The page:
ESP32-C3 is a single-core Wi-Fi and Bluetooth 5 (LE) microcontroller SoC, based on the open-source RISC-V architecture. It strikes the right balance of power, I/O capabilities and security, thus offering the optimal cost-effective solution for connected devices. The availability of Wi-Fi and Bluetooth 5 (LE) connectivity not only makes the device’s configuration easy, but it also facilitates a variety of use-cases based on dual connectivity. Not all pins are exposed in all ESP32-C3 development boards, and there are some pins that cannot be used. There are many questions on how to use the ESP32-C3 GPIO’s. What pins should you use? What pins should you avoid using in your projects? This blog is a simple and easy to follow reference guide for the ESP32-C3 GPIO’s.
Note: this blog contains all information available so far, regarding the ESP32-C3. If any information is still missing or incorrect, please let me know, and I will adjust it as soon as possible.
ESP32-C3 CHIP PINOUT
The following figure illustrates the original Espressif ESP32-C3 QFN 5×5 chip pinout. Use this diagram if you’re using an ESP32 bare chip in your projects. On the bottom of this blog, you can download the PDF with the ESP32-C3 QFN 5×5 chip – PinOut!
ESP-C3-32S Module PINOUT
The following figure illustrates the Ai-Thinker ESP-C3-32S Module pinout. Use this diagram if you’re using an Ai-Thinker ESP-C3-32S bare module in your projects. On the bottom of this blog, you can download the PDF with the Ai-Thinker ESP-C3-32S Module – PinOut!
ESP-C3-12F Module PINOUT
The following figure illustrates the Ai-Thinker ESP-C3-12F Module pinout. Use this diagram if you’re using an Ai-Thinker ESP-C3-12F bare module in your projects. On the bottom of this blog you can download the PDF with the Ai-Thinker ESP-C3-12F Module – PinOut!
ESP-C3-12F Development Board PINOUT
If you’re using an Ai-Thinker ESP-C3-12F Development board, you can use the following GPIO diagram as a reference. ESP32 30 pin Development board pinout diagram GPIO’s pins. On the bottom of this blog, you can download the PDF with the Ai-Thinker ESP-C3-12F Development Board – PinOut!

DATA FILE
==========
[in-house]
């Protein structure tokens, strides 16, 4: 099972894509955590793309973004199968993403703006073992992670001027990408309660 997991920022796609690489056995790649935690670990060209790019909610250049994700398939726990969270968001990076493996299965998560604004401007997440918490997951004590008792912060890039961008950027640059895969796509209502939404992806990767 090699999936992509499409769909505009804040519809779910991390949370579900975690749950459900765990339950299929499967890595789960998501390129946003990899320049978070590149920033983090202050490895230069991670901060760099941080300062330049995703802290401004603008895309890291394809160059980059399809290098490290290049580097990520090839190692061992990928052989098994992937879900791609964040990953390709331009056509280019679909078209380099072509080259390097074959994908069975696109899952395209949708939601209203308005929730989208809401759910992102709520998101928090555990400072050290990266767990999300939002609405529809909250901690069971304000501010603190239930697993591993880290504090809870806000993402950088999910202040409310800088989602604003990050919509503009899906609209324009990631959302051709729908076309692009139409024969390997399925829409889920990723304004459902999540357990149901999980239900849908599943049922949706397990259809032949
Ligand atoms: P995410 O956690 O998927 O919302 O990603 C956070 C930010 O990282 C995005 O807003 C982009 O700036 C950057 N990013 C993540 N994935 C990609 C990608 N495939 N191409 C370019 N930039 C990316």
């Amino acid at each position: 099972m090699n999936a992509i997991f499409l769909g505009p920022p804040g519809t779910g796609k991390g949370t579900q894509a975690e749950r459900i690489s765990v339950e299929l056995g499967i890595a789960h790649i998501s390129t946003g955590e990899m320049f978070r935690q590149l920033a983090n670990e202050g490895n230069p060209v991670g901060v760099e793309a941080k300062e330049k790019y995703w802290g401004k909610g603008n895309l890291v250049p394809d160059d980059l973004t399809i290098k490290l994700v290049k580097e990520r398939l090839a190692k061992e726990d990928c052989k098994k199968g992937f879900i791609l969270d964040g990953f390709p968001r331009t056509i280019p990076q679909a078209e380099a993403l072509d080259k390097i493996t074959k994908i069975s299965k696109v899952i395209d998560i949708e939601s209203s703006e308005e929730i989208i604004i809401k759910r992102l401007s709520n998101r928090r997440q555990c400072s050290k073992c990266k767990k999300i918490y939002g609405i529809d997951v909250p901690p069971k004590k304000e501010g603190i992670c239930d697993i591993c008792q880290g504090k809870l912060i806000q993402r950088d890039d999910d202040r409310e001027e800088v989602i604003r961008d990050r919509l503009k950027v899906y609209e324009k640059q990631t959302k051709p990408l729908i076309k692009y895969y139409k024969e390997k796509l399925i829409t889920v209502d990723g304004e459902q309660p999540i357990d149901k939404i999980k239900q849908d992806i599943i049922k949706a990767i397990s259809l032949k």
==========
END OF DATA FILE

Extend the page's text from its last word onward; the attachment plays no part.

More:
Note: At the moment, there are a wide variety of Modules and development boards with the ESP32-C3 chip that differ in the number of accessible GPIO’s, size, form factor, etc…
The ESP32-C3 peripherals include:
- 22 programmable GPIO’s
- 3 SPI interfaces
- 2 UART interfaces
- 1 I2C interfaces
- LED PWM controller, with up to 6 channels
- 1 temperature sensor
The ADC (Analogue to Digital Converter) and DAC (Digital to Analogue Converter) features are assigned to specific static pins. However, you can decide which pins are UART, I2C, SPI, PWM, etc – you just need to assign them in the code. This is possible due to the ESP32-C3 chip’s multiplexing feature.
BEST PINS TO USE – ESP32-C3
Additionally, there are pins with specific features that make them suitable or not for a specific project. The following table shows what pins are best to use as inputs, outputs and which ones you need to be cautious.
The pins highlighted in Green are OK to use. The ones highlighted in Yellow are OK to use, but you need to pay attention because they may have unexpected behaviour, mainly at boot. The pins highlighted in Red are not recommended to use as inputs or outputs.
|11||X||X||connected to the integrated SPI flash|
|12||X||X||connected to the integrated SPI flash|
|13||X||X||connected to the integrated SPI flash|
|14||X||X||connected to the integrated SPI flash|
|15||X||X||connected to the integrated SPI flash|
|16||X||X||connected to the integrated SPI flash|
|17||X||X||connected to the integrated SPI flash|
SPI flash integrated on the ESP32-C3
GPIO 11 – GPIO 17 are exposed in some ESP32-C3 development boards. However, these pins are connected to the integrated SPI flash and are not recommended for other uses. So, don’t use these pins in your projects!
- GPIO 11 (Output power supply for flash)
- GPIO 12 (SPIHD)
- GPIO 13 (SPIWP)
- GPIO 14 (SPICS0)
- GPIO 15 (SPICLK)
- GPIO 16 SPID)
- GPIO 17 (SPIQ)
Analogue to Digital Converter (ADC)
The ESP32-C3 has 2 × 12-bit SAR ADC’s, up to 6 channels (while the ESP8266 only has 1x 10 bits ADC). These are the GPIO’s that can be used as ADC and respective channels.
- ADC1_CH0 (GPIO 0)
- ADC1_CH1 (GPIO 1)
- ADC1_CH2 (GPIO 2)
- ADC1_CH3 (GPIO 3)
- ADC1_CH4 (GPIO 4)
- ADC2_CH0 (GPIO 5)
ESP32-C3 integrates two 12-bit SAR ADCs.
• ADC1 supports measurements on 5 channels, and is factory-calibrated.
• ADC2 supports measurements on 1 channel, and is not factory-calibrated.
ESP32-C3 has 22 GPIO pins which can be assigned various functions by configuring corresponding registers. Besides digital signals, some GPIO’s can also be used for analogue functions, such as ADC.
How to use the ESP32-C3 ADC pins